After the patent extension he decided to sell it out for what he could get and succeeded in interesting Samuel Schenck, who later controlled the sales in the New England States, John Gibson, of Albany, N.Y., who handled the Middle States, and Samuel Pitts, of Detroit, Mich. It is reported that Woodworth received not over $5,000 for this valuable patent.
Gibson started a large shop at Albany for manufacturing the machines, and a planing mill nearby where he could demonstrate them in operation.

In July, 1843, the original patent was surrendered and a reissue obtained which included “a small hold-down roll.” From this time the prejudices of the workmen ceased and the demand for Planing machines increased rapidly.

The owners through a mutual understanding licensed a certain number of machines, giving each mill owner the exclusive right for a given amount of territory for which they charged a royalty. In New York State the price was $7 per thousand feet, collected by the mill owner, who paid $3 as royalty. Each mill owner was required to render an account every three months for the amount of lumber dressed and verify the same under oath, paying a royalty within ten days thereafter.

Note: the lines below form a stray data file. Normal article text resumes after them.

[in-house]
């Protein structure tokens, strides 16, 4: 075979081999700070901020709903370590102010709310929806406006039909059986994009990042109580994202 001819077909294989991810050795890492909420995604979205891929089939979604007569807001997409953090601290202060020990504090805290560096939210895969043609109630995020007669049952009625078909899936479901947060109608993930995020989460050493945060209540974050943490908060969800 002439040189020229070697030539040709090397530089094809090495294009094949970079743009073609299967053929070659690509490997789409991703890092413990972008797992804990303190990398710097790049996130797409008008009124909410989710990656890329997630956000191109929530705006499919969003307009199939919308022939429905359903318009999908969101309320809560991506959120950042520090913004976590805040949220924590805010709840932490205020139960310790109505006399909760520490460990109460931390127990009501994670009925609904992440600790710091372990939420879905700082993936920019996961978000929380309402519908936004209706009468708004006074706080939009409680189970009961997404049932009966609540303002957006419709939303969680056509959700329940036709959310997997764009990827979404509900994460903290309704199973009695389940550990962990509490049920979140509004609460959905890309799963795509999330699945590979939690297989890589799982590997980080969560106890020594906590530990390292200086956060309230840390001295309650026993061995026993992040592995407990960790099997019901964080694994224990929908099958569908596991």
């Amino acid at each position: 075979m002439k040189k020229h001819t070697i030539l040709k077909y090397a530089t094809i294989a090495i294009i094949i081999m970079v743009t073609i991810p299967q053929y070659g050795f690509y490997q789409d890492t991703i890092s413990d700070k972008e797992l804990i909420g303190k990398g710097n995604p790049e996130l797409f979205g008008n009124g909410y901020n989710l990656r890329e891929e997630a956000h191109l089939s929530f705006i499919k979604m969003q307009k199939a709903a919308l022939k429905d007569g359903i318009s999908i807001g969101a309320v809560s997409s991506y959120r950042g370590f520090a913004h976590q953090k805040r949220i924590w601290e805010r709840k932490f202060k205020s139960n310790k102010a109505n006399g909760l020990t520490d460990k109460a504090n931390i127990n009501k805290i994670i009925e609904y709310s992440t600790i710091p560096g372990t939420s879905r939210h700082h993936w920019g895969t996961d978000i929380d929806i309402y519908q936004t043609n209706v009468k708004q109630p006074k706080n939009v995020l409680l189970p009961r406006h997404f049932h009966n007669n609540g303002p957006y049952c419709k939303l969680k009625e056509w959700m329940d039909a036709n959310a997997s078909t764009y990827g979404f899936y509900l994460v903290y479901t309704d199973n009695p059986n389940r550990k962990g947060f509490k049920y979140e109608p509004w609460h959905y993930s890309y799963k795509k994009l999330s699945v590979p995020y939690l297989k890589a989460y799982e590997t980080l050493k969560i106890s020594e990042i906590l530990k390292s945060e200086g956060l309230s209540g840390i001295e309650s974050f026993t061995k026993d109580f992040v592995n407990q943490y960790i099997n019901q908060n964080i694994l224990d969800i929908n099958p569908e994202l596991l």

Efforts were made to circumvent this patent because of the strong feeling against the tyranny of those who owned it. Joseph B. Andrews invented “two endless feed aprons.” The Beckwith and the Gay machines in Pennsylvania and the Brown machine in Massachusetts were all developed for the purpose of evading the Woodworth patent, but their development was stopped by injunctions and declared infringements. A man named Norcross, however, was partially successful and withstood the suit of the Woodworth patent holders.